US Allies Look to Stay Out of Possible War with Iran

British Maj. Gen. Christopher Ghika, Combined Joint Task Force – Operation Inherent Resolve Deputy Commander is escorted through the streets of Mosul to observe the destruction caused by ISIS, Oct. 9, 2018. (U.S. Army photo)
British Maj. Gen. Christopher Ghika, Combined Joint Task Force – Operation Inherent Resolve Deputy Commander is escorted through the streets of Mosul to observe the destruction caused by ISIS, Oct. 9, 2018. (U.S. Army photo)

A British general who appeared to dispute the White House on the threat posed by Iran was backed by a statement of support from his government Wednesday. It’s another sign of the growing rift between the U.S. and its allies over the issue of confronting Tehran.

Meanwhile, senators from both sides of the aisle demanded answers from the Trump administration on the nature of the threat that led the State Department on Wednesday to order the evacuation of non-emergency personnel from the U.S. Embassy in Baghdad and the consulate in Irbil in northern Iraq.

The "ability to provide routine and emergency services to U.S. citizens in Iraq is extremely limited" due to the current security situation, State Department officials said in an alert.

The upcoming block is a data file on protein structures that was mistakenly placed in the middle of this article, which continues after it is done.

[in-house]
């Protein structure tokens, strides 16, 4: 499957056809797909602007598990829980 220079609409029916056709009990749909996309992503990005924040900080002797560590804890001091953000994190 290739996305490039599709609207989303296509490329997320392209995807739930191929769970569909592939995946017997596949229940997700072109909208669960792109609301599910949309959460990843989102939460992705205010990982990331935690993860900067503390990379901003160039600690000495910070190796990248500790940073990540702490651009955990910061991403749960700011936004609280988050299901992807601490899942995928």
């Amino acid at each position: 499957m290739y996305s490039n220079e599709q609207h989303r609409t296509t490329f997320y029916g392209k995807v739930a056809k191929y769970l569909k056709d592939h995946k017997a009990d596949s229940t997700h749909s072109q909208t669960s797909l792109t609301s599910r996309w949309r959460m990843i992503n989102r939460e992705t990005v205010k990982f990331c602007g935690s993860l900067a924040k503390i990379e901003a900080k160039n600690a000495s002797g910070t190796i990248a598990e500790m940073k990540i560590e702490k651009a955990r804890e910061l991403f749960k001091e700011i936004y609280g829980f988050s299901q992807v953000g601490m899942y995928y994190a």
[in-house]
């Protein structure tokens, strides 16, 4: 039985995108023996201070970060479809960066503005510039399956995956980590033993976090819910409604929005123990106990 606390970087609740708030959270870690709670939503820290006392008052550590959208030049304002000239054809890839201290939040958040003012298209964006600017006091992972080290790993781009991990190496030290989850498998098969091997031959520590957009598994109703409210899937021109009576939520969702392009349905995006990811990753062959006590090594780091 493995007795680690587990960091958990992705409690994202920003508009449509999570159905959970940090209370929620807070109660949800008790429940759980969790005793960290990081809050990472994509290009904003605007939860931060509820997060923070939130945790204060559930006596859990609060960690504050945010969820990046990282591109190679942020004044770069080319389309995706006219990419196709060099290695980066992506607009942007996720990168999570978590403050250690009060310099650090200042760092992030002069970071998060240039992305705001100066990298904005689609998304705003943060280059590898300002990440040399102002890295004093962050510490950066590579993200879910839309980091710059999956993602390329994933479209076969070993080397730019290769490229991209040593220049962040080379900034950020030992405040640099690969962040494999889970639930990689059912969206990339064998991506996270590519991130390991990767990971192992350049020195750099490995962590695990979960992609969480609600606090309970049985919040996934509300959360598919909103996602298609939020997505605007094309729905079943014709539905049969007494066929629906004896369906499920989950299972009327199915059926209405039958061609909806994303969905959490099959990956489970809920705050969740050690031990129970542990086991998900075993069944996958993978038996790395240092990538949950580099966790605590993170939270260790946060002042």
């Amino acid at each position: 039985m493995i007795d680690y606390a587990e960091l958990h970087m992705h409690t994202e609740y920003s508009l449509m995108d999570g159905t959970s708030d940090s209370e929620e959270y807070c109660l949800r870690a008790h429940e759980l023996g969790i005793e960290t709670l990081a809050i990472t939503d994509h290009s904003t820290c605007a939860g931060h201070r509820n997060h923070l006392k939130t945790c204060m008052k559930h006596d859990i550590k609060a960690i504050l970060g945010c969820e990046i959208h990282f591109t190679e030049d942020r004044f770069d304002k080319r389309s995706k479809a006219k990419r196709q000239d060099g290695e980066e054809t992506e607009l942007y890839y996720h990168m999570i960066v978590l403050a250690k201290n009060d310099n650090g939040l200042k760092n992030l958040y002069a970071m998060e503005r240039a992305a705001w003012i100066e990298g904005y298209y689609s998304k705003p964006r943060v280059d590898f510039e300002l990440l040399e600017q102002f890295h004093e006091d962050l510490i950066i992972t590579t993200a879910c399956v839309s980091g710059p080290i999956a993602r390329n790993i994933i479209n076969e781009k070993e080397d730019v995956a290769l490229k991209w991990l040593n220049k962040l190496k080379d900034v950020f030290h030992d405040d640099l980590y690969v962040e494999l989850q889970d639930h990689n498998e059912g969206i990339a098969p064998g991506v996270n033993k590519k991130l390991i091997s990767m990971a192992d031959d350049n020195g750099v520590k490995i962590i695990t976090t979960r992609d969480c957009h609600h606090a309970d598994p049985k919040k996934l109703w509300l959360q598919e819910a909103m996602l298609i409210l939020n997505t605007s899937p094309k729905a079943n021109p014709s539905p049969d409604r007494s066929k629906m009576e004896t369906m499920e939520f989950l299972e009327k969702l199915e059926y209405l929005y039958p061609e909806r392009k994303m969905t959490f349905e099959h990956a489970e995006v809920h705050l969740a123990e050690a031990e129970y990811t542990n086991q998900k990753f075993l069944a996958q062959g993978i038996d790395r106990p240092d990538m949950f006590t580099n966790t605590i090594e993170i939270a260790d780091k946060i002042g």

In a statement earlier Wednesday, Britain's Ministry of Defence said that British Army Maj. Gen. Christopher Ghika, deputy commander of the U.S. coalition in Iraq and Syria, was doing his job by giving his assessment that there is "no increased threat" to U.S. and allied troops in the region from Iran or its proxy militias.

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Ghika's comments in a video briefing Tuesday to the Pentagon were "based on day-to-day military operations, and his sole focus is the enduring defeat of Daesh [ISIS]," the MOD statement said.

The MOD noted that Ghika also said that "there are a range of threats to American and coalition forces in this part of the world."

But that qualification didn’t stop U.S. Central Command, hours after Ghika spoke, from putting out its own statement rejecting his assessment.

Ghika's remarks "run counter to the identified credible threats available to intelligence from U.S. and allies regarding Iranian-backed forces in the region," Navy Capt. Bill Urban, CENTCOM spokesman, said in a statement.

Urban added that U.S. and allied troops are on a high state of alert in Iran and Syria against a possible "imminent" attack from Iran or groups aligned with the Tehran regime.

The rare public dispute between the militaries of the U.S. and Britain reflects the growing unease of U.S. allies at the buildup of forces against Iran in the region, including the aircraft carrier Lincoln, B-52 Stratofortress bombers, Patriot air defense batteries and other assets.

On Tuesday, Spain announced that its guided-missile destroyer Mendes Nunez, which had been part of the Lincoln Carrier Strike Group, was temporarily being withdrawn to avoid involvement in any confrontation with Iran.

The withdrawal of the frigate came about because "the U.S. government has taken a decision outside of the framework of what had been agreed with the Spanish Navy," acting Spanish Defense Minister Margarita Robles told reporters in Belgium, according to Reuters.